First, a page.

Schizophrenia.com

Has anyone been to a support group?


#1

Hi it’s me again! Has anyone been to a support group for people with mental illness?
What was your experience? I’m looking to go for my first time on Friday. Any help would be appreciated! Are there young people or mainly older? I’m 25 by the way.
Thanks,
Jess


#2

I’ve had no luck finding support groups in my area(Kansas). I did go to a few a NAMI meetings but it was just a bunch of moms crying about how their kids took drugs. It’s tough to find support, these forums are about all I got.


#3

My therapist wants me to go to a bipolar support group in the area. Since I have schizophrenia and bipolar - SZA I do not think I would fit into a pure bipolar or mood disorder group


#4

I don’t know you, but I tend to not think so, either.


#5

I did Recovery inc. meetings for about 10 years and I found they were helpful with dealing with some symptoms of mental illness. The books are a bit hard to read and some members can tend to treat the organization like a cult, but there is some good stuff they offer as far as techniques for dealing with anxiety and anger. The meetings tend to be pretty structured if they are done correctly so there doesn’t tend to be a lot of haphazard complaining during them.


#6

If you miss one session do cultists tar and feather you? :grinning:


#7

I wish I had some in my area, I really have been feeling the need to connect to other people who “get it”.


#8

I’ve actually been to quite a few. Some were good some were bad. I was in a high-functioning group back in 1981. The members were parents or had jobs etc. They talked about those things. They were anywhere from 20 to 55. But I started to relapse so I got demoted to a less functioning group. They talked about WANTING jobs and families. I went downhill and finally ended up at the bottom group of people.They were actively psychotic and delusional and paranoid. They talked about their delusions.But I was in a group there years later. Medium functioning. Groups can be anywhere from 6 to 12 people. At least most of mine were.
In 1999 I joined a group. Best group I was ever in. I wasn’t afraid to talk and some of them actually liked and accepted me. But most groups are not complicated. You show up and sit in a circle and share your problems. Some groups have two or three people running them. It’s supposed to be a safe place to talk.


#9

I have been one for a while. I haven’t been going as much as I used to due to my summer schedule and groups sort of transition. There were times in my life that my group really helped me. There are times in my life where I was pretty happy to be able to help others.

Sometimes they rub me the wrong way, other times it feels great to be in a group of people who completely understand. I’m beginning to think that how you do in a group depends on the mood you bring to it.


#10

I dunno, my cousin in bi polar, and bi polar has a psychotic part to it, she and I have compared notes, and the psychosis is all the same. she’s been very helpful, and she can finish some of my sentences and we laugh about the delusions :slight_smile:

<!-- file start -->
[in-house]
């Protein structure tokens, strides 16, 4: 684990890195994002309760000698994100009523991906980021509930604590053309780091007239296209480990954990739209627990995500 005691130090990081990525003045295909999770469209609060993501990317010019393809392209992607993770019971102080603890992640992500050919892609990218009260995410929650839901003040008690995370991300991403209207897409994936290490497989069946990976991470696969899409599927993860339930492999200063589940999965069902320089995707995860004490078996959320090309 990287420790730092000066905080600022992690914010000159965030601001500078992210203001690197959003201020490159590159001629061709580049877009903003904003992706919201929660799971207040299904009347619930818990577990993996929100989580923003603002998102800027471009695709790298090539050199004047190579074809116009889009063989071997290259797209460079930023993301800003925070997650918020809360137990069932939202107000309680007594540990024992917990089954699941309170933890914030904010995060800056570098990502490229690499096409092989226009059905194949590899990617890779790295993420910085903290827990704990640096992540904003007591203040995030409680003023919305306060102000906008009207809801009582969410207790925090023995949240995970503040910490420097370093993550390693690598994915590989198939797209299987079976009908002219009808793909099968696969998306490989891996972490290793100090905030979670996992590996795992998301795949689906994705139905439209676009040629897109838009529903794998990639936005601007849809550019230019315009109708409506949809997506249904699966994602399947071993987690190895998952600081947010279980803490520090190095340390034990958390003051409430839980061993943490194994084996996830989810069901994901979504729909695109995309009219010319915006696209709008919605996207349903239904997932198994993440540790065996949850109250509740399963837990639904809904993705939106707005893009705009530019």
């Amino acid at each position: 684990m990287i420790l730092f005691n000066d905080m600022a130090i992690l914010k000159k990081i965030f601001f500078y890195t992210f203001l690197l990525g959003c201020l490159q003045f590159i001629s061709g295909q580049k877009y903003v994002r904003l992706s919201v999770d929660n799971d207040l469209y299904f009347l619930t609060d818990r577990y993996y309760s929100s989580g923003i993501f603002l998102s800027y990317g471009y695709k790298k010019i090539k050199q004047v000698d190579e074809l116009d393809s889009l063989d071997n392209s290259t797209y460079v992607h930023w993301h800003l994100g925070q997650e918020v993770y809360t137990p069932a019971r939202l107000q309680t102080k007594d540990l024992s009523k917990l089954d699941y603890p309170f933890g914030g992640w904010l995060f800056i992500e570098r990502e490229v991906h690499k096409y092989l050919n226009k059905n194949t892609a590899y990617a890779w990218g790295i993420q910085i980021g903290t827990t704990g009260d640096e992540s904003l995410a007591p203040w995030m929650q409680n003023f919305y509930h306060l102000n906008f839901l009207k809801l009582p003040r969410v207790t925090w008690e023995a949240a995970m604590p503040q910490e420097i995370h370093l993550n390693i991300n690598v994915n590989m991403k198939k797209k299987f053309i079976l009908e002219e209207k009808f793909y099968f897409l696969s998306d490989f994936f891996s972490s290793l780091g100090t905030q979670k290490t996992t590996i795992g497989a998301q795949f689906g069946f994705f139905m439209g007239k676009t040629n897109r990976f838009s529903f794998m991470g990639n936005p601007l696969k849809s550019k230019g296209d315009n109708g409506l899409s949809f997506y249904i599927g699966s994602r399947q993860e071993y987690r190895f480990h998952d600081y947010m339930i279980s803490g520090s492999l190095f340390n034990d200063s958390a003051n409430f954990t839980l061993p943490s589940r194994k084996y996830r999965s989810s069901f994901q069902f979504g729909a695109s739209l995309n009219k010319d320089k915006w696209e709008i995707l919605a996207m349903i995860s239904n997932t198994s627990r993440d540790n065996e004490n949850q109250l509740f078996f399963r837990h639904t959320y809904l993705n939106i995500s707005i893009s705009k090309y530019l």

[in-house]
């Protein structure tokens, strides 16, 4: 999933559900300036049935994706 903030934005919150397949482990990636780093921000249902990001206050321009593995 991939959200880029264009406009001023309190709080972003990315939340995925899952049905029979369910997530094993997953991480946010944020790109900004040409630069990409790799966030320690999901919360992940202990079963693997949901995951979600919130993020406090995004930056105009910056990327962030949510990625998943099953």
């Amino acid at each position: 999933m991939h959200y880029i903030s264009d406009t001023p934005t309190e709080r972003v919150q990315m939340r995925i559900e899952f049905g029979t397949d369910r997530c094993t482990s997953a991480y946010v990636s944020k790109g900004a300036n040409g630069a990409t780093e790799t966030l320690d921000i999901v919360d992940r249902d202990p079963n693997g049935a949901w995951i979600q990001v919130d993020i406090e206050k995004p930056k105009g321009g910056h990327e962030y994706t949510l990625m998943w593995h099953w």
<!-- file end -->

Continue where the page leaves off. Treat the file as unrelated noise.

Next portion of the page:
#11

Yes thats true, bipolar type 1 with psychotic features can include hallucinations and delusions - i can get psychotic from both disorders - schizophrenia and bipolar - a double whammy of sorts


#12

me too, like if I forget my thyroid medications, I can go crazy over that. I think I did that last fall, I went for a bike ride in the heat, went crazy, and ontop of that, while crazy with that, forget to take my thyroid medication, a double whammy. I totally understand :slight_smile:


#13

I’ve been to one or two. But It was very depressing. It didn’t help me much because it wasn’t very structured. I felt that it was just a bunch of people sitting around talking about depressing things instead of trying to be positive and looking for ways to improve their lives. I stopped going after a few visits.


#14

No never been to one. I heard the Nami connects group where I used to live was drawing only about 3 or 4 people a week and this is in a city of 100,000. I have however recently got set up with my local community mental health center which apparently has groups that meet.

I’ve got most of my support at the clubhouse I’m a member of the past few years. It’s a good place to connect with others who live with mental illness as well as a good way to get involved in the community. I was elected to a six month seat on their BOD and they also flew me out to St. Louis last November to represent them at the international conference.

The other options are peer support centers but the one where I had been living was more of a “drop by drunk and high center” than any sort of support from what I’ve heard. The center where I live now however is supposed to be much better though.

Perhaps i’ll look around and see what sort of other support groups are in my area.

-e


#15

I am very highly functioning and 90 something % symptom free due to my effective medications. I found it was depressing after the first time. The first time, someone who’s son was having the first episode of paranoid schizophrenia was there and I shared my knowledge about the situation as a recovered schizophrenic and a psychology major. I felt like I really helped them. The second and third times were rather depressing and I think the leader who had Bipolar Type I was actually a little too enthusiastic…I do better at sharing my experiences and advice for people who ask for it.


#16

I’ve been attending a support group 3 days a week. It helps me to be around other people and learn coping strategies. I’m 33.